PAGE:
Personal Care Assistant
- This article deals with employed personal assistants of disabled (primarily mobility impaired) individuals. For the more general concept of (unpaid) caregiving among relatives or friends of a disabled individual, please see caregiver; for the employed assistants of developmentally disabled individuals, see direct support professional. For personal assistants in business and related fields, see the article personal assistant.
A Personal Care Assistant (PCA) - variously known under alternate names such as caregiver, personal care attendant, patient care assistant, personal support worker and home care aide - is a paid, employed person who helps persons who are disabled or chronically ill with their activities of daily living (ADLs) whether within the home, outside the home, or both. They assist clients with personal, physical mobility and therapeutic care needs, usually as per care plans established by a rehabilitation health practitioner, social worker or other health care professional.
While there is no single definition or professional title for PCAs, in general they may be distinguished as persons who carry out their work as part of the formal health and social services labour market, in contrast to relatives, friends and others who are unpaid for their caregiving activities.
Personal Care Assistants may help with daily activities, such as helping the individual bathe, eat, prepare meals and maintain their home. Personal Care Assistants may provide rehabilitative assistance for individuals who have had surgery or been ill. In-home hospice care may also be provided.
Training and employment
Personal care assistants provide routine health and personal care support and assistance with activities of daily living to patients with physical impairments or disabilities in private homes, nursing care facilities, and other residential settings. According to the International Standard Classification of Occupations, they usually do not require extensive health care knowledge or training to practice their profession, but typically require a high level of manual dexterity and good interpersonal communication skills.
Personal care assistants help clients with mobility restrictions to get out of bed, bathe, dress, and groom. They may provide some basic health-related services, such as checking the patient's pulse rate, temperature, and respiration rate; helping with simple prescribed exercises; and assisting with medications administration. They may advise families and patients on nutrition, cleanliness, and household tasks. Depending on the clients' needs, they may change simple dressings, provide skin care, or assist with braces and artificial limbs. Some accompany clients to doctors' appointments or on other errands, and may also provide light housekeeping and homemaking tasks.
A PCA may be either independently contracted on a freelance basis directly by the person needing the assistance or their family, or employed by a larger staff network of care providers, such as in an assisted living facility, or employed by a private, government-operated or community-based organization that systematically dispatches providers of personal care to persons in need. The PCA may work exclusively with one client, or have a number of different clients. Some PCAs work with clients with long-term care needs, while others may primarily help discharge hospital patients who have relatively short-term needs.
There is no single model for how a PCA may be employed or paid, just like there is no single model for a larger health and social care system. The services of a PCA may be paid directly for some clients under a universal coverage health care system. Or financial assistance programs for the disabled may exist amidst the structure of a country's welfare system, with 'supplement' schemes meant to provide individuals with funds to enable PCA care. Or PCAs may be wholly self-employed and only work for clients who can pay set fees. Because a PCA does not generally provide round-the-clock care or stay overnight at a client's residence, most PCAs work in shifts to meet individual clients' needs.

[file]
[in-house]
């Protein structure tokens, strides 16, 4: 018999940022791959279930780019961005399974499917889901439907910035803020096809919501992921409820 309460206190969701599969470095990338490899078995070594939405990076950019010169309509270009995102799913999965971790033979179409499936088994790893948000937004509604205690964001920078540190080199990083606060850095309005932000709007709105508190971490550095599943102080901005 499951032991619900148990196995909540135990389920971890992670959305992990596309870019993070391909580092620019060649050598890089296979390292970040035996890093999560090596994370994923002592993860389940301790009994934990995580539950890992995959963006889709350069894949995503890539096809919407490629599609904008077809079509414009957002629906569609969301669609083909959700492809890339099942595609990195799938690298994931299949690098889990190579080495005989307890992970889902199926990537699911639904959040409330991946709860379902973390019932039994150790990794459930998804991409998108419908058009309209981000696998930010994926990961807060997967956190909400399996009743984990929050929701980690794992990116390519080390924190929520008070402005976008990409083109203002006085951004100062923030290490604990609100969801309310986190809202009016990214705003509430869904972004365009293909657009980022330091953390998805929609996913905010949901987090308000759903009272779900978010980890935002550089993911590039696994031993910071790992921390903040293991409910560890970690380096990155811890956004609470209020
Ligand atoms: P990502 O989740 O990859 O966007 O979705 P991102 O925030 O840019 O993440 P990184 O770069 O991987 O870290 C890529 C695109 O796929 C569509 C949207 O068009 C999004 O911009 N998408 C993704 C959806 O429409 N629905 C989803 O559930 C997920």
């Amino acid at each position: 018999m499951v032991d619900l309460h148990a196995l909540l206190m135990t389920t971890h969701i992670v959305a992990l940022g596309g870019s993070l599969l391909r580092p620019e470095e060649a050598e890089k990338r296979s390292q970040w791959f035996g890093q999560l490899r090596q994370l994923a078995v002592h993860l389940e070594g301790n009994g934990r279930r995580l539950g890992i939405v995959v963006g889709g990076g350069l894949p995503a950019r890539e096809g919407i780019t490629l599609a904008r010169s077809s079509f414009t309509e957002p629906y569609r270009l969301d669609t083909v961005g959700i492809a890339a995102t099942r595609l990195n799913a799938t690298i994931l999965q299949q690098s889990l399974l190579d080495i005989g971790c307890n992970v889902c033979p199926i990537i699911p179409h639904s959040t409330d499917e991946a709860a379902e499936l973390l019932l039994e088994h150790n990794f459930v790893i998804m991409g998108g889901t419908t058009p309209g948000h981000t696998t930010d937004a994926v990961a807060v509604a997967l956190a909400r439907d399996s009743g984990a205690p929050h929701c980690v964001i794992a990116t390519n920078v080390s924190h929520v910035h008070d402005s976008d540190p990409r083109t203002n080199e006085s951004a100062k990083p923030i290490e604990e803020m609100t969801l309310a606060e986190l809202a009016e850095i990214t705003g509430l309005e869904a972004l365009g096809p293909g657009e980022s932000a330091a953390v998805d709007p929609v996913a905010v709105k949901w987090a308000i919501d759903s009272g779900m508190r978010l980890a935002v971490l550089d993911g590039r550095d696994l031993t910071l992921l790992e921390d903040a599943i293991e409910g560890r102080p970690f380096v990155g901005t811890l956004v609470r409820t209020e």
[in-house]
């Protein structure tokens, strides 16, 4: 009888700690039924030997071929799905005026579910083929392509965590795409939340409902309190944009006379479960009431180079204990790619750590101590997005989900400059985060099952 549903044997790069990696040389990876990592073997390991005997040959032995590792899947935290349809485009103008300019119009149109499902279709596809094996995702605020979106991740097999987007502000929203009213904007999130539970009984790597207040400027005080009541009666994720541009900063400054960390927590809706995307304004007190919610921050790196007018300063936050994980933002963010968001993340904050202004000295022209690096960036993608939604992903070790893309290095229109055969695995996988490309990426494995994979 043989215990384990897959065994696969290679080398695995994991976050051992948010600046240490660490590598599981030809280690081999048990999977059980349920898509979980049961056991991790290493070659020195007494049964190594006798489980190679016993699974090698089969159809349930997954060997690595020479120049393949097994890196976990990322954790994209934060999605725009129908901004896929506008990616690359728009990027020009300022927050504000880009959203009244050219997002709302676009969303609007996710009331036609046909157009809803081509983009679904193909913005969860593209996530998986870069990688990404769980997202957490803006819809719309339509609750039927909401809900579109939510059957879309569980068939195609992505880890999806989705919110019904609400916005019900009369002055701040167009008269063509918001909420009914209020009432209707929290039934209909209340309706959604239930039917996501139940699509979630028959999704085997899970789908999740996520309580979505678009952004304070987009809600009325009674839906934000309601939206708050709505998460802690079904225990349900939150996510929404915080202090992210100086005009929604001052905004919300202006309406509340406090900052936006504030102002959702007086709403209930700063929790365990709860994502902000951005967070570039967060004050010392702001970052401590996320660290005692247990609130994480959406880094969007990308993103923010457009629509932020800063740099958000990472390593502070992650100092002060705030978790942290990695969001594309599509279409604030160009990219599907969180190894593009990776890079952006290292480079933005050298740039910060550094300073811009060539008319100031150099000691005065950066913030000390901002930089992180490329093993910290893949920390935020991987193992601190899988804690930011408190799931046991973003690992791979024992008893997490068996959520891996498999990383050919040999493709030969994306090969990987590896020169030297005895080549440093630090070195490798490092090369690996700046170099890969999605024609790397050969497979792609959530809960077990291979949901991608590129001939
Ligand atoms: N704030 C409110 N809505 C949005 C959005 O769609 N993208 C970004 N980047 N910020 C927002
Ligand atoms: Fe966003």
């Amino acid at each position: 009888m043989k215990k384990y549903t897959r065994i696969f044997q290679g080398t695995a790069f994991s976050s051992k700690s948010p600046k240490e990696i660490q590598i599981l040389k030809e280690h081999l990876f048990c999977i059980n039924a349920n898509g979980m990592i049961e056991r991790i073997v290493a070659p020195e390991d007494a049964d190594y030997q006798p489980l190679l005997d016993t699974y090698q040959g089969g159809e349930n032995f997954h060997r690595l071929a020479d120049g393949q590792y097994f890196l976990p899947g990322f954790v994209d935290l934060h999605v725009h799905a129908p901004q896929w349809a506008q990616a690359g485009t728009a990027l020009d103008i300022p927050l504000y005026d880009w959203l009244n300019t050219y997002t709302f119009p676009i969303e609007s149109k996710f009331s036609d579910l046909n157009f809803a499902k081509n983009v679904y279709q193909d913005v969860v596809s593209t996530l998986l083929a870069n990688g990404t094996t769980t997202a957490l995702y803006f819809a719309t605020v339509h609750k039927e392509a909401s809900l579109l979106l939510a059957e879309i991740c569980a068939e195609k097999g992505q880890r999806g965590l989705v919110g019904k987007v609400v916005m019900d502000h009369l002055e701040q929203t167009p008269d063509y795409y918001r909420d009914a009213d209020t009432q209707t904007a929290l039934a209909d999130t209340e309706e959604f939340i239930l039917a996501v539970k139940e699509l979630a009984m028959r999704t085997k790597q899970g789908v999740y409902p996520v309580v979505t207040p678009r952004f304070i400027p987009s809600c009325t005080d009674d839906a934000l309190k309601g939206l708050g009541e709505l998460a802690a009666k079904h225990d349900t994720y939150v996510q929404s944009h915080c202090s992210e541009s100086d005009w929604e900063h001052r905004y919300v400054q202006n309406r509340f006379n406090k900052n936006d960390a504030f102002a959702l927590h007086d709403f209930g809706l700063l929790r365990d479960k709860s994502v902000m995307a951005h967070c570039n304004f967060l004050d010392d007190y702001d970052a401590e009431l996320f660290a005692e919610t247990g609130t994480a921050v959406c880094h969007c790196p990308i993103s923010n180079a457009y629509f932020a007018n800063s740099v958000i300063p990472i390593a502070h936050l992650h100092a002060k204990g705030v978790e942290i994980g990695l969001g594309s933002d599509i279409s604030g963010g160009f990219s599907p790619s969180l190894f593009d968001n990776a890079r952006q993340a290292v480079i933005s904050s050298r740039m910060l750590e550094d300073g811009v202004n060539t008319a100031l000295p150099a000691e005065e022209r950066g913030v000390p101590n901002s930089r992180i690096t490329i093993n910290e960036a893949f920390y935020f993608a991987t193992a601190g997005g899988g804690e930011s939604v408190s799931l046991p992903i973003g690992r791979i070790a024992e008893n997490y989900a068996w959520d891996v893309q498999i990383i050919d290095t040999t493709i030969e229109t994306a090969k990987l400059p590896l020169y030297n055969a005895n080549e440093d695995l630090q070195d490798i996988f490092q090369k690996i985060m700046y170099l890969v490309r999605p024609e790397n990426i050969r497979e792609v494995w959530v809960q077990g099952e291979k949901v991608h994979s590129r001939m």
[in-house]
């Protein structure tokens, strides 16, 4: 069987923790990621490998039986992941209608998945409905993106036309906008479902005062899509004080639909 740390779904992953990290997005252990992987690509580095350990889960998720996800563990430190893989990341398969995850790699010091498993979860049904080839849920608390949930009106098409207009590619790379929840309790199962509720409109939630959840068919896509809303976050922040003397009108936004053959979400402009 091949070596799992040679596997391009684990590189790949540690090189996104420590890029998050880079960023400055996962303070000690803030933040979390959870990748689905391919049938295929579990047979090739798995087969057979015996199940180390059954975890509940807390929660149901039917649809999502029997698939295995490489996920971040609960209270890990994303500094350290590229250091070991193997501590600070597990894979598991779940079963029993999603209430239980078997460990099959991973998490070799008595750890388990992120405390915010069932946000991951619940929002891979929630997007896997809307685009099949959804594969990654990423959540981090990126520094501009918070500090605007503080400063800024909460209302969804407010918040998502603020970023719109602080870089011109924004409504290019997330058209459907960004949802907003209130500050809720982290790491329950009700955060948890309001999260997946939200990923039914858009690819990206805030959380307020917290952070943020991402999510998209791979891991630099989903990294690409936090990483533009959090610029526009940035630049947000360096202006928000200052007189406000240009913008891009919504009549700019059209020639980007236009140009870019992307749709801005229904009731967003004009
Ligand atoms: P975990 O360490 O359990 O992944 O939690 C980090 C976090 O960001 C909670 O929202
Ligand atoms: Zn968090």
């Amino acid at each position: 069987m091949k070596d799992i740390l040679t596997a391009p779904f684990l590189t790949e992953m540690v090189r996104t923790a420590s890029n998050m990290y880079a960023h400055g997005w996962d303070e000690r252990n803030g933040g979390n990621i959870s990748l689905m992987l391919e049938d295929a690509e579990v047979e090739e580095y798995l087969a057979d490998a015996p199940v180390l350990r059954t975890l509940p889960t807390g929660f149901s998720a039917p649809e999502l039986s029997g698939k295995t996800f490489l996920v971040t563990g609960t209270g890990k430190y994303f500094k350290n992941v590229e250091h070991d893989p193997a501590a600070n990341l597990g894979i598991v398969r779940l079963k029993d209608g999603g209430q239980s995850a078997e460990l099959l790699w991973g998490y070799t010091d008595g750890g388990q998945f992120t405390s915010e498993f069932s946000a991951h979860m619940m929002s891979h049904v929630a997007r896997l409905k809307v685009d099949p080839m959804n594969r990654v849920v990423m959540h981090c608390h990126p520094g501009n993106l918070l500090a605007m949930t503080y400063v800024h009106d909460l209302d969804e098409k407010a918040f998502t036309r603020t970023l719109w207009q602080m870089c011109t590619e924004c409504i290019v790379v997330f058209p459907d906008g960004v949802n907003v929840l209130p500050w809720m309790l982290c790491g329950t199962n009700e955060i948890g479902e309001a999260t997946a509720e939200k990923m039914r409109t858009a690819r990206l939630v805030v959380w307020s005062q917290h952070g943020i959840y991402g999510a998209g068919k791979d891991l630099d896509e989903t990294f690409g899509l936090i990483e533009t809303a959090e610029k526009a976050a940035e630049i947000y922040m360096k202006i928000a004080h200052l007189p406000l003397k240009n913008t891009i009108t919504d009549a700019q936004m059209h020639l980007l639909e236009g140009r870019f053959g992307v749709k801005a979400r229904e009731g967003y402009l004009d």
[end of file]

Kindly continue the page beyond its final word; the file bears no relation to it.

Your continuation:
In some countries, PCAs must receive formal training and pass a competency test in areas such as personal hygiene, safe transfer techniques, reading and recording vital signs, infection control, and basic nutrition in order to qualify to work for certified personal care service agencies that receive reimbursement from social insurance programs, such as Medicare or Medicaid in the United States.
Around the world, demand for PCA services are expected to rise sharply over the next three decades with population ageing and rapid increases in the number of persons reaching the oldest age groups and in need of personal assistance and long-term care.
In some developed countries, a careers rights movement has developed in which, its PCAs claim, there does not exist adequate program funding to give rise to adequate pay for the often very intense and physically demanding work. The fact that most persons who are disabled or chronically ill tend to have very limited individual financial resources to pay, or even to supplement, the PCAs' wages themselves, means that this lack of funding for all parties possibly creates stressful work environments for both the workers and their clients.
- World Health Organization: Classifying health workers. Geneva, WHO, 2010.
- "DEFINITION OF CARING FOR ELDERLY". LiveStrong.com. Retrieved 15 June 2012.
- International Labour Organization: International Standard Classification of Occupations, ISCO-2008: Minor group 532-Personal care workers in health services. Geneva, ILO, 2010.
- US Bureau of Labor Statistics: Occupational Outlook Handbook, 2010-11 Edition: Home Health Aides and Personal and Home Care Aides http://www.bls.gov/oco/ocos326.htm
- OECD: Long-term Care for Older People. Paris, OECD http://www.oecd.org/document/50/0,3343,en_2649_33929_35195570_1_1_1_37407,00.html